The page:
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Climate deal key to unlocking trade-policy mitigation

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Climate deal key to unlocking trade-policy mitigation

4th November 2009

By: Esmarie Swanepoel
Creamer Media Senior Deputy Editor: Australasia

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In the absence of an international climate-change accord, it would be difficult to design climate-friendly trade policies and remedies, the World Trade Organisation's (WTO's) DG Pascal Lamy warned on Tuesday.

The trading system needed firm signals from Copenhagen, he said, referring to the international meeting that was due to take place in the European city in December. Failure to strike a deal would mean that some countries would resist efforts to employ trade as a source of leverage to define the "contours of the climate debate".

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Lamy also argued that the relationship between trade and climate change should also not be viewed exclusively through a negative prism, as there was scope for complementarity between the two agendas.

For instance, the Doha Round included a chapter to accelerate market opening for environmentally friendly goods and services.

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In addition, the International Energy Agency had already highlighted several trade barriers that stood in the way of the clean development mechanism (CDM), with clean technologies often getting stuck at the border either because of tariffs, nontariff barriers, or cumbersome customs procedures.

"Let us join hands in addressing these barriers at the WTO. All the CDM issues that I have mentioned are addressable through existing WTO rules and the current Doha mandate."

Lamy added that that it was important to distinguish between the climate mitigation measures that existed today, and those that were still being contemplated. Within the cap-and-trade schemes, some have either already been introduced, or may introduce in future, various flexibilities to reduce the compliance pain for their industries. The free allocation of pollution permits was one such example, and could be WTO-related.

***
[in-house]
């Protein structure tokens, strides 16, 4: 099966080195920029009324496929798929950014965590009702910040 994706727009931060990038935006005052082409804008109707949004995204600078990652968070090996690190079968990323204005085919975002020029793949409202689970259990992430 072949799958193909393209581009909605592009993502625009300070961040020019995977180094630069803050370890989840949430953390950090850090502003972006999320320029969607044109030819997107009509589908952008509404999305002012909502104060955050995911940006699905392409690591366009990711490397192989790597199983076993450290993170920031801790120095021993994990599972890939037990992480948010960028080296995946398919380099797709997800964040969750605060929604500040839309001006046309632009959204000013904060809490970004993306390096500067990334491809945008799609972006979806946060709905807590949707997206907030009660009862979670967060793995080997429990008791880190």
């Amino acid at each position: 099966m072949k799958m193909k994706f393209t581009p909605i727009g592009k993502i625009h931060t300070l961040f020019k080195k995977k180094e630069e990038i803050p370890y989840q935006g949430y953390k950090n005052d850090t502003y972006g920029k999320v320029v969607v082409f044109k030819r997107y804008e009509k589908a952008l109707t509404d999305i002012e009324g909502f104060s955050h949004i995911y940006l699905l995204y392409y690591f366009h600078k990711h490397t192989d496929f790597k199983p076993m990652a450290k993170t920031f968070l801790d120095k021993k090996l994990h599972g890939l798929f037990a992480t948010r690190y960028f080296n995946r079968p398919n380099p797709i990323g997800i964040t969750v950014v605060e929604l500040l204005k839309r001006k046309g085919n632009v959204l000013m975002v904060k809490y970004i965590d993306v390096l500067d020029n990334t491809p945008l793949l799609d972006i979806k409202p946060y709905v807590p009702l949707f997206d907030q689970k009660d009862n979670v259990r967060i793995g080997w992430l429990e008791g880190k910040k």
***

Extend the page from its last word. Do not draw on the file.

Others were contemplating border adjustments of various sorts, for the future. These measures could take the form of a requirement upon importers to purchase pollution permits at the border, or of carbon tax, to encourage exporters to account for their emissions.

Options of this nature were embodied in European climate directives, and in some of the bills currently being contemplated in the US. With the Waxman-Markey and Boxer-Kerry bills being the most recent.

These border measures stemmed from the philosophy that since the Copenhagen Summit may fail, the first-movers on climate change must themselves take action to level the carbon playing field, Lamy noted. They had to offset the competitive disadvantage that their industry could suffer from enduring the costs of climate mitigation.

Intertwined with the competitiveness argument, which was the dominant argument in most political discourse, was the fear of carbon leakage, Lamy added. The fear that carbon emissions would simply shift from the part of the planet that would take commitments to the part that would not, thereby negating the environmental benefits.

"Clearly, therefore, some countries are hedging their bets against the failure of a Copenhagen accord. But should this hedging of bets translate into a trade first, climate second solution, as some of my visitors have suggested? I would say no."

"A trading system that ignores the emerging carbon price, that ignores the damage to our planet that greenhouse gas emissions cause, would reduce our welfare," he argued.

Lamy noted that there was no better way to offset a competitive disadvantage, or to fight carbon leakage, than an international accord that includes as many players as possible.

"Will a simple tax at the border here, or a simple requirement to purchase pollution permits there, level the carbon playing field? If taxes and permits could do the job, I can assure you, the world would have never embarked on the long road to Copenhagen."

It was precisely because no form of unilateral action could solve climate change, and it was because no form of unilateral action could fully address the competitiveness problem, that everyone needed to be brought on board.

 

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